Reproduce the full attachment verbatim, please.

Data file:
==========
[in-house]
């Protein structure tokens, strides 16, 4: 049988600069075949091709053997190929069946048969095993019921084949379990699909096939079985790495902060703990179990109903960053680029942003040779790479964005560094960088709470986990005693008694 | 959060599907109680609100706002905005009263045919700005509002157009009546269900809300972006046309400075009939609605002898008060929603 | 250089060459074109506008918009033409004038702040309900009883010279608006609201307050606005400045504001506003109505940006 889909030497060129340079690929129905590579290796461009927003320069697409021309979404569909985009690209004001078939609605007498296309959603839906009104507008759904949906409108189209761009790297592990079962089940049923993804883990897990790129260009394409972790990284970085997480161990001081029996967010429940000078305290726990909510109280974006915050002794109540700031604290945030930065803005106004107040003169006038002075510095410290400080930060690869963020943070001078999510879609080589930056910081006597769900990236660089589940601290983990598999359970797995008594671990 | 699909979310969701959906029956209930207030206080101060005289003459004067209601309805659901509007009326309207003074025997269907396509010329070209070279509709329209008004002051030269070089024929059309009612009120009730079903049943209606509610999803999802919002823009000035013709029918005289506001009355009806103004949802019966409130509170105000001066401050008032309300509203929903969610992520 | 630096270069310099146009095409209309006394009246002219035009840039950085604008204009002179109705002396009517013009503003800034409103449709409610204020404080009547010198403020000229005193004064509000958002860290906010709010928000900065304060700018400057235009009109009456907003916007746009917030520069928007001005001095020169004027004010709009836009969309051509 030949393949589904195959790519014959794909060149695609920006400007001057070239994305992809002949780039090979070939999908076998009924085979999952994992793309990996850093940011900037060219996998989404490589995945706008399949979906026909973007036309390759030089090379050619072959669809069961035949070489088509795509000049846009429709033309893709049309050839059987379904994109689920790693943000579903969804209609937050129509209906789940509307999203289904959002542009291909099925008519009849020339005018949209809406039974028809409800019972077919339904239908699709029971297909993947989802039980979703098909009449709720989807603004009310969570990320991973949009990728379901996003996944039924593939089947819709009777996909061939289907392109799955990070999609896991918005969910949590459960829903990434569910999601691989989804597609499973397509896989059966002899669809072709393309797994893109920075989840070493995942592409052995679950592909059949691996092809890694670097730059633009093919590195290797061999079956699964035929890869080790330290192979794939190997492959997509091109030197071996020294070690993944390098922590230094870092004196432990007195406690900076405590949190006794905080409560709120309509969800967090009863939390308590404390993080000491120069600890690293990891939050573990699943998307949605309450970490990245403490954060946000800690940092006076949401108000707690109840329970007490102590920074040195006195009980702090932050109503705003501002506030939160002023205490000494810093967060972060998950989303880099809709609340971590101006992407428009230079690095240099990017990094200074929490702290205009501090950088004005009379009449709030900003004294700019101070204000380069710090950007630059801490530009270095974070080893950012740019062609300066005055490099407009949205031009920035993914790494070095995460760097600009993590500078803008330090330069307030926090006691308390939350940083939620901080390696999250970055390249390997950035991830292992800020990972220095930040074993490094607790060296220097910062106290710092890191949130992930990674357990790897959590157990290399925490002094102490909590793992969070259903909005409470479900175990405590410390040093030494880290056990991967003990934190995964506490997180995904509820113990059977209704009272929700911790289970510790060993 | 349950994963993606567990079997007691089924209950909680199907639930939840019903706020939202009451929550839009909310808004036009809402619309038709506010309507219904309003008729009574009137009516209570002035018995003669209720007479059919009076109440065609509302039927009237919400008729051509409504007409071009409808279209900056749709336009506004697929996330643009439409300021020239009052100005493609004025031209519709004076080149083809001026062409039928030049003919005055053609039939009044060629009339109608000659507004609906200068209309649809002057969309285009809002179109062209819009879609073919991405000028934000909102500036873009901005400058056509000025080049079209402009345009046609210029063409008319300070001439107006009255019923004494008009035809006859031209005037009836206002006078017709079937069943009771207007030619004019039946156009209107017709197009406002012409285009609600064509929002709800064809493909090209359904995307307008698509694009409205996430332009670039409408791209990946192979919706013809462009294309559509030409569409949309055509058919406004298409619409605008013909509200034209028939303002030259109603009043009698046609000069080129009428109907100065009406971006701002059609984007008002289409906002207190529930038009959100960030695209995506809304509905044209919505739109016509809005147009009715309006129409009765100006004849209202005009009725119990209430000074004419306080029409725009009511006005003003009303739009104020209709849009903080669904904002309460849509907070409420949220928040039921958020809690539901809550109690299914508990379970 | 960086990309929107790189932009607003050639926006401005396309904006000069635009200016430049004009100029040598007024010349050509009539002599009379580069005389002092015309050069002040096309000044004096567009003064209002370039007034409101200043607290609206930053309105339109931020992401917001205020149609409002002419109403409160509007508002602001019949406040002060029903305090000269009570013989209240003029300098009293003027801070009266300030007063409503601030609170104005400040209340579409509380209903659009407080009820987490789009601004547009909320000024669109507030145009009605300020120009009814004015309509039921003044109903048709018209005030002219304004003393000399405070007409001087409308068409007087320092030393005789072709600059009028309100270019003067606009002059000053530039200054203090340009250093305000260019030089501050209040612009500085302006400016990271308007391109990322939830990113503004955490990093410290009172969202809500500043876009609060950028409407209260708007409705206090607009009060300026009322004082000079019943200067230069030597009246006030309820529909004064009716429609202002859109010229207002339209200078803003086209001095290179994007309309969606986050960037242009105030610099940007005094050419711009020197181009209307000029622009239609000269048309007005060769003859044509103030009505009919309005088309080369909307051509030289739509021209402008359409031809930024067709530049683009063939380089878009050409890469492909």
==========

[in-house]
């Protein structure tokens, strides 16, 4: 049988600069075949091709053997190929069946048969095993019921084949379990699909096939079985790495902060703990179990109903960053680029942003040779790479964005560094960088709470986990005693008694 | 959060599907109680609100706002905005009263045919700005509002157009009546269900809300972006046309400075009939609605002898008060929603 | 250089060459074109506008918009033409004038702040309900009883010279608006609201307050606005400045504001506003109505940006 889909030497060129340079690929129905590579290796461009927003320069697409021309979404569909985009690209004001078939609605007498296309959603839906009104507008759904949906409108189209761009790297592990079962089940049923993804883990897990790129260009394409972790990284970085997480161990001081029996967010429940000078305290726990909510109280974006915050002794109540700031604290945030930065803005106004107040003169006038002075510095410290400080930060690869963020943070001078999510879609080589930056910081006597769900990236660089589940601290983990598999359970797995008594671990 | 699909979310969701959906029956209930207030206080101060005289003459004067209601309805659901509007009326309207003074025997269907396509010329070209070279509709329209008004002051030269070089024929059309009612009120009730079903049943209606509610999803999802919002823009000035013709029918005289506001009355009806103004949802019966409130509170105000001066401050008032309300509203929903969610992520 | 630096270069310099146009095409209309006394009246002219035009840039950085604008204009002179109705002396009517013009503003800034409103449709409610204020404080009547010198403020000229005193004064509000958002860290906010709010928000900065304060700018400057235009009109009456907003916007746009917030520069928007001005001095020169004027004010709009836009969309051509 030949393949589904195959790519014959794909060149695609920006400007001057070239994305992809002949780039090979070939999908076998009924085979999952994992793309990996850093940011900037060219996998989404490589995945706008399949979906026909973007036309390759030089090379050619072959669809069961035949070489088509795509000049846009429709033309893709049309050839059987379904994109689920790693943000579903969804209609937050129509209906789940509307999203289904959002542009291909099925008519009849020339005018949209809406039974028809409800019972077919339904239908699709029971297909993947989802039980979703098909009449709720989807603004009310969570990320991973949009990728379901996003996944039924593939089947819709009777996909061939289907392109799955990070999609896991918005969910949590459960829903990434569910999601691989989804597609499973397509896989059966002899669809072709393309797994893109920075989840070493995942592409052995679950592909059949691996092809890694670097730059633009093919590195290797061999079956699964035929890869080790330290192979794939190997492959997509091109030197071996020294070690993944390098922590230094870092004196432990007195406690900076405590949190006794905080409560709120309509969800967090009863939390308590404390993080000491120069600890690293990891939050573990699943998307949605309450970490990245403490954060946000800690940092006076949401108000707690109840329970007490102590920074040195006195009980702090932050109503705003501002506030939160002023205490000494810093967060972060998950989303880099809709609340971590101006992407428009230079690095240099990017990094200074929490702290205009501090950088004005009379009449709030900003004294700019101070204000380069710090950007630059801490530009270095974070080893950012740019062609300066005055490099407009949205031009920035993914790494070095995460760097600009993590500078803008330090330069307030926090006691308390939350940083939620901080390696999250970055390249390997950035991830292992800020990972220095930040074993490094607790060296220097910062106290710092890191949130992930990674357990790897959590157990290399925490002094102490909590793992969070259903909005409470479900175990405590410390040093030494880290056990991967003990934190995964506490997180995904509820113990059977209704009272929700911790289970510790060993 | 349950994963993606567990079997007691089924209950909680199907639930939840019903706020939202009451929550839009909310808004036009809402619309038709506010309507219904309003008729009574009137009516209570002035018995003669209720007479059919009076109440065609509302039927009237919400008729051509409504007409071009409808279209900056749709336009506004697929996330643009439409300021020239009052100005493609004025031209519709004076080149083809001026062409039928030049003919005055053609039939009044060629009339109608000659507004609906200068209309649809002057969309285009809002179109062209819009879609073919991405000028934000909102500036873009901005400058056509000025080049079209402009345009046609210029063409008319300070001439107006009255019923004494008009035809006859031209005037009836206002006078017709079937069943009771207007030619004019039946156009209107017709197009406002012409285009609600064509929002709800064809493909090209359904995307307008698509694009409205996430332009670039409408791209990946192979919706013809462009294309559509030409569409949309055509058919406004298409619409605008013909509200034209028939303002030259109603009043009698046609000069080129009428109907100065009406971006701002059609984007008002289409906002207190529930038009959100960030695209995506809304509905044209919505739109016509809005147009009715309006129409009765100006004849209202005009009725119990209430000074004419306080029409725009009511006005003003009303739009104020209709849009903080669904904002309460849509907070409420949220928040039921958020809690539901809550109690299914508990379970 | 960086990309929107790189932009607003050639926006401005396309904006000069635009200016430049004009100029040598007024010349050509009539002599009379580069005389002092015309050069002040096309000044004096567009003064209002370039007034409101200043607290609206930053309105339109931020992401917001205020149609409002002419109403409160509007508002602001019949406040002060029903305090000269009570013989209240003029300098009293003027801070009266300030007063409503601030609170104005400040209340579409509380209903659009407080009820987490789009601004547009909320000024669109507030145009009605300020120009009814004015309509039921003044109903048709018209005030002219304004003393000399405070007409001087409308068409007087320092030393005789072709600059009028309100270019003067606009002059000053530039200054203090340009250093305000260019030089501050209040612009500085302006400016990271308007391109990322939830990113503004955490990093410290009172969202809500500043876009609060950028409407209260708007409705206090607009009060300026009322004082000079019943200067230069030597009246006030309820529909004064009716429609202002859109010229207002339209200078803003086209001095290179994007309309969606986050960037242009105030610099940007005094050419711009020197181009209307000029622009239609000269048309007005060769003859044509103030009505009919309005088309080369909307051509030289739509021209402008359409031809930024067709530049683009063939380089878009050409890469492909």